I really love the concept of this novel:  Of someone with no physical presence experiencing all of these different lives.  It is a wonderful vehicle to explore some great issues.  One of the most notable moments is when A wakes up in the body of a girl with depression and he/she disccuses the cycle of depression:

"The body is working against you.  And because of this, you feel even more despair.  Which only amplifies the imbalance.  It takes uncommon strength to live with these things.  But I have seen that strength over and over again.  When I fall into the life of someone grappling, I have to mirror their strength, and sometimes surpass it...I have to keep reminding myself--this is not me.  It is chemistroy.  It is bilogy.  It is not who I am.  It is not who any of them are." (pp. 119-120.

Very powerful!

I found the ending to be a little disappointing.  The plot had finally increased the tension in a way that could have opened the door to a suspense series, then dismissed the conflict.  It was a little frustrating.  I know Levithan wasn't interested in writing a suspense thriller so much as he was interested in exploring some philisophical questions regarding gender and love, but it felt like a dropped possibility.

Dinner Conversation:

"I wake up.
Immediately I have to fiture out who I am.  It's not just the body--oeping my eyes and discovering whether the skin on my arm is light or dark, whether my hair is long or short, whether I'm fat or thin, boy or girl, scarred or smooth.  The body is the easiest thing to adjust to, if you're used to waking up in a new one each morning.  It's the life, the context of the body, that can be hard to grasp." (p. 1)

"As I take Justin's books out of his locker, I can feel someone hovering on the periphery.  I turn, and the girl standing there is transparent in her emotions--tentative and expectant, nervous and adoring.  I don't have to access Justin to know that this is his girlfriend.  No one else would have this reaction to him, so unsteady in his presence.  She's pretty, but she doesn't see it.  She's hiding behind her hair, happy to see me and unhappy to see me at the same time.
Her name is Rhiannon.  And for a moment--just the slightest beat--I think that, yes, this is the right name for her.  I don't know why.  I don't know her.  But it feels right." (p. 4)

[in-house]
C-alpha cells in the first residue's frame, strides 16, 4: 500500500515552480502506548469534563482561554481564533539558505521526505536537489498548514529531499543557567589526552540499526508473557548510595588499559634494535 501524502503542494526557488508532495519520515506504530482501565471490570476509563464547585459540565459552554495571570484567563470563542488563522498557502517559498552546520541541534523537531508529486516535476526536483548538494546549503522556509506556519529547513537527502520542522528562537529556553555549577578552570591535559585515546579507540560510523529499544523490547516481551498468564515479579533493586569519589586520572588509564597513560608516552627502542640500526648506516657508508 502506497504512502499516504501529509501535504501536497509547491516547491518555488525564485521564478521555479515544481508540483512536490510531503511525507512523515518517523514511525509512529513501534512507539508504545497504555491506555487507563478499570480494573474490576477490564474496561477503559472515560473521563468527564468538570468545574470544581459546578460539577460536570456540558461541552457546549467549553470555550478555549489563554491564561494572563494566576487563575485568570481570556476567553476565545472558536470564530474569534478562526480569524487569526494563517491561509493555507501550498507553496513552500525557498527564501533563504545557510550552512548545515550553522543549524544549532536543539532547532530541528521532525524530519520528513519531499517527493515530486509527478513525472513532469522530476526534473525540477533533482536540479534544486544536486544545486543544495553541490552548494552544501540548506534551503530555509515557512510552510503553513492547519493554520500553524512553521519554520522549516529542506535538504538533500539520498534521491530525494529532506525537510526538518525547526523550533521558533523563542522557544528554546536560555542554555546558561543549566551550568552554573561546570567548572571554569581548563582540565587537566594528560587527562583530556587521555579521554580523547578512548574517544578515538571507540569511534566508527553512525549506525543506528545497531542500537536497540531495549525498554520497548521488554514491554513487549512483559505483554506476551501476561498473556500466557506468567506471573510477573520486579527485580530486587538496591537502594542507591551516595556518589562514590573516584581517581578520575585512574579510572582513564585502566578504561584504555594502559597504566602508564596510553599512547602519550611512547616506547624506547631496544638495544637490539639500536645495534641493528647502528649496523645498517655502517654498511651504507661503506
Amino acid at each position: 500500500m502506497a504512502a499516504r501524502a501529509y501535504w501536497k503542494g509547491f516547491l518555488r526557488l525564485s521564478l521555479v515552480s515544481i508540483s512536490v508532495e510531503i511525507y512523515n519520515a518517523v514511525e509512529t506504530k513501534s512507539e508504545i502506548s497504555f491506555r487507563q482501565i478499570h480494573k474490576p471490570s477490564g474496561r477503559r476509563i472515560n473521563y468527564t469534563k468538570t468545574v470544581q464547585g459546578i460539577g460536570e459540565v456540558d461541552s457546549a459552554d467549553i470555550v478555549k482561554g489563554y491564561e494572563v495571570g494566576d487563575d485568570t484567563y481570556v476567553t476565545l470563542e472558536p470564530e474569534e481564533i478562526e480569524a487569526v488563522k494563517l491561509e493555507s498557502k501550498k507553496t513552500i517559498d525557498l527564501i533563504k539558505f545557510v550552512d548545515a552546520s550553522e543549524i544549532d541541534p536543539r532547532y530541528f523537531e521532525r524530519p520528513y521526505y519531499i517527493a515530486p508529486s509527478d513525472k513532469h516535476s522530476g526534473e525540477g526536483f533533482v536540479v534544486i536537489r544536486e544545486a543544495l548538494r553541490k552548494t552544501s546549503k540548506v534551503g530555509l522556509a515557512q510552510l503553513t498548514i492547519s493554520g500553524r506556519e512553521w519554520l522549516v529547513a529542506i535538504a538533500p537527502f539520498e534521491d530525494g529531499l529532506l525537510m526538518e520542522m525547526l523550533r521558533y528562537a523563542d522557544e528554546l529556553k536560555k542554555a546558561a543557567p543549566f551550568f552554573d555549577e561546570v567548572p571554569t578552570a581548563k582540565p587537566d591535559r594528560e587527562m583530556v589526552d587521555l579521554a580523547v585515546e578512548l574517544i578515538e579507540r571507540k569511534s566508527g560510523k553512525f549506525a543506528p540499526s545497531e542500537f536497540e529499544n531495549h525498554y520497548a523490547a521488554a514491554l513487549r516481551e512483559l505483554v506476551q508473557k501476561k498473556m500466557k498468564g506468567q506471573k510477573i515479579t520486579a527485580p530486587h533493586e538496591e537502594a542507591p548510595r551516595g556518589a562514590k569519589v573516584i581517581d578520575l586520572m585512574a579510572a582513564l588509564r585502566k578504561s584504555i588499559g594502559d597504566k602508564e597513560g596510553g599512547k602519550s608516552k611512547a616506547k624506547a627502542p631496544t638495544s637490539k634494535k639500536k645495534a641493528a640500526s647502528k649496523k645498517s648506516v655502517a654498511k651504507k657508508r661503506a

Tasty Rating:  !!!!

Sunday, March 9, 2014

Audio Book Review: Cress by Marissa Meyer

The third book in the Lunar Chronicles, Cress, is a very enjoyable read.  I enjoyed it more than Scarlet, the second book in the series.

Like the fairy tale of Repunzel, Cress has been trapped in a satellite orbiting Earth.  Her path will soon collide with Cinder, Scarlet and the rest of their little band of rebels.

As a whole, this series has a bit of a Star Wars vibe:  the team forced to separate to go on various misadventures only to come together at just the right moment to help each other.

Overall, I am enjoying this sci-fi interweaving of various fairy tales.  I look forward to reading the next book.  Hopefully I won't have to wait too long!

Friday, January 3, 2014

Just One Year Audio Book --A quick and dirty review

So, for those of you not in the know, Just One Year by Gayle Forman overlaps with the events of her previous title, Just One Day (which I always struggled with the name of, because while must of the focus is on one day, a lot of the story was about the following year as well).

So, this book was kind of a do-over, title-wise.  And instead of following Lulu, this novel shows Willem's perspective on the events of Just One Day, beginning with the moment that he disappeared from Lulu's life after their momentous day together and then following his year-long search for Lulu and resolutions of his familial conflicts.

*Vague Spoiler*  The plot lacked tension for much of the story because, if the reader had picked up the companion book, then he or she knew that most of Willem's initial search wouldn't turn up Lulu.  The story did pick up speed, but I still found the ending to be dissatisfying because Lulu makes a choice to bring the story to a resolution.  Willem's a bit passive in the final exchange.  And since one of the main tensions of the book is whether or nor he will be more assertive over his choices, this ending left a lot to be desired.  *End vague spoiler*